Are you a woman? Are you on Facebook? Are you already clicking ‘share’ on this article? If so, you may be a genius.
In a study conducted by researchers from several prominent marketing groups, it was discovered that women who have a tendency to share content on Facebook tend to be more intelligent than their friends that do not.
“When you look at the data, in scientific terms, using the power of analysis, it becomes clear that women that share content on social media sites tend to gravitate towards the ‘genius’ level on intelligence charts,” said one of the researchers. “Women who share content on Facebook often have critical thinking skills that go far beyond what is considered average. They demonstrate greater levels of fact-checking and skeptical thought.”
“It’s interesting,” he continued. “It even goes beyond just raw intelligence levels. Women that share content in abundance on Facebook tend to display some of the same personality traits as some of the most intelligent people in history.”
Marie Curie, Eleanor Roosevelt, Mother Teresa. These are just some of the women who would be prolific sharers on Facebook if they were alive today.
But what causes this correlation? As with most things, science doesn’t really have an answer. But there are some theories.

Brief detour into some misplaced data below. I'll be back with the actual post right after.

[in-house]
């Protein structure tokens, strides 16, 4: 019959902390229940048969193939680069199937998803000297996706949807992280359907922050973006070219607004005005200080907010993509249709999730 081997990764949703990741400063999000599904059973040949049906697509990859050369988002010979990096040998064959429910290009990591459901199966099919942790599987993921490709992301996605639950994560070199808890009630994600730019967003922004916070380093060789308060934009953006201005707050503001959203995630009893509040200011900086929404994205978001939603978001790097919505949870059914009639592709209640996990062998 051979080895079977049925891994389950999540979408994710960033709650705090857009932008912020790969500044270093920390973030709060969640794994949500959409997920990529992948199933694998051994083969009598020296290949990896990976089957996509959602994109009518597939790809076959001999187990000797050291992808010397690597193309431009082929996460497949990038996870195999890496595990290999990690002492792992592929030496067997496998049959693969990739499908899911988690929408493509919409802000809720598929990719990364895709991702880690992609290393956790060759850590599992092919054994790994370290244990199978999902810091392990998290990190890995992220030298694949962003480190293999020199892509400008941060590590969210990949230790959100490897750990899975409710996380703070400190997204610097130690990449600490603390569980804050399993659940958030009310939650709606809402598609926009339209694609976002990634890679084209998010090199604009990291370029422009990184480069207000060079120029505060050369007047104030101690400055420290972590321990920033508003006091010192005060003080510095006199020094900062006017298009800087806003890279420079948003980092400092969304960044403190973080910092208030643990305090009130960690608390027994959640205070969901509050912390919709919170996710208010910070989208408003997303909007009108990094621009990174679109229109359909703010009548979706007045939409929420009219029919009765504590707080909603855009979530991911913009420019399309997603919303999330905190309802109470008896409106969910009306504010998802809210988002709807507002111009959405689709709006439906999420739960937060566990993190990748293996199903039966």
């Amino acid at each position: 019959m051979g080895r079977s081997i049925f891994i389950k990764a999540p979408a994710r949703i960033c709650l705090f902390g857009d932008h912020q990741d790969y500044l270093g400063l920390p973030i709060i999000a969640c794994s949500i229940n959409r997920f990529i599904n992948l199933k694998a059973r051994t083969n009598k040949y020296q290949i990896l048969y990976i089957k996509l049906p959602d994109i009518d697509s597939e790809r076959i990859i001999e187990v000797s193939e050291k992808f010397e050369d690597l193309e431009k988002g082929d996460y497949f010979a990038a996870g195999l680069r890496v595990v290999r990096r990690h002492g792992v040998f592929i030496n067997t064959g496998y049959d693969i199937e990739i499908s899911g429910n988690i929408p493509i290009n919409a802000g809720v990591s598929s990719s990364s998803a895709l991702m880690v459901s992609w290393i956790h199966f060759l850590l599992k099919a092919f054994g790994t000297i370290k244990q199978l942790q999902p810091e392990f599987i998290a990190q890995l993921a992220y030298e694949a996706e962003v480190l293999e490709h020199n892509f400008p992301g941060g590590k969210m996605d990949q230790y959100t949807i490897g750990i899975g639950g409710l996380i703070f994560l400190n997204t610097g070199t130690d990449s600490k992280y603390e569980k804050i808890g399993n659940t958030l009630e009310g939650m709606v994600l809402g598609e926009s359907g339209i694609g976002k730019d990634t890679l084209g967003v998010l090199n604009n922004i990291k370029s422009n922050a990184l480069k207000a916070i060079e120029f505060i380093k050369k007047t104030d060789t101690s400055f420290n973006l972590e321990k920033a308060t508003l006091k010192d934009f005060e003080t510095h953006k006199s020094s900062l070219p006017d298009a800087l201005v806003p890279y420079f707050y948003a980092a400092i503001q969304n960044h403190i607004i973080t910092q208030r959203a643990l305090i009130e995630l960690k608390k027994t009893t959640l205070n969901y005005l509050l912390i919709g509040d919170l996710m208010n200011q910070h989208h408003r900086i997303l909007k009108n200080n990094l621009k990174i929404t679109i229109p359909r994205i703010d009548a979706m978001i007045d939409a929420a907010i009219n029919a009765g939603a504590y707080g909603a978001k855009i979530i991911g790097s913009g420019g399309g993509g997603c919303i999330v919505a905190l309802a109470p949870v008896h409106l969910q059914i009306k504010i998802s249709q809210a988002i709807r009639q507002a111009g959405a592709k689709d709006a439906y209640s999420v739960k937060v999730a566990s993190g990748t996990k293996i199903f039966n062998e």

One reason that we’re observing this correlation could be the fact that women who share things do so because they have a natural desire to educate and inform others. As people of higher intelligence, they are conditioned to find themselves in situations where they are educating their friends and family in conversation, and now that we have a shift to social media, this type of interaction has been supplanted by sharing and retweeting information that they come across online.
“Twenty years ago,” explains a researcher, “these intelligent women would be the kind of people to repeat news items they had heard, remembering all the specific details that others might have forgotten. They would be the woman in the office that knows everything that happened on television that week.”
Interestingly enough, while there was a significant correlation between above average intelligence in women and their tendency to share content on social media, there was no such corresponding correlation in men.
It appears that men don’t share articles to inform, rather they share articles to entertain. The majority of content circulating social media with a predominantly male audience is usually related to either professional sports, the television show Family Guy, or ‘rage comics’ – meme images featuring crudely drawn stick figures losing their tempers in regards to gaming or feminism.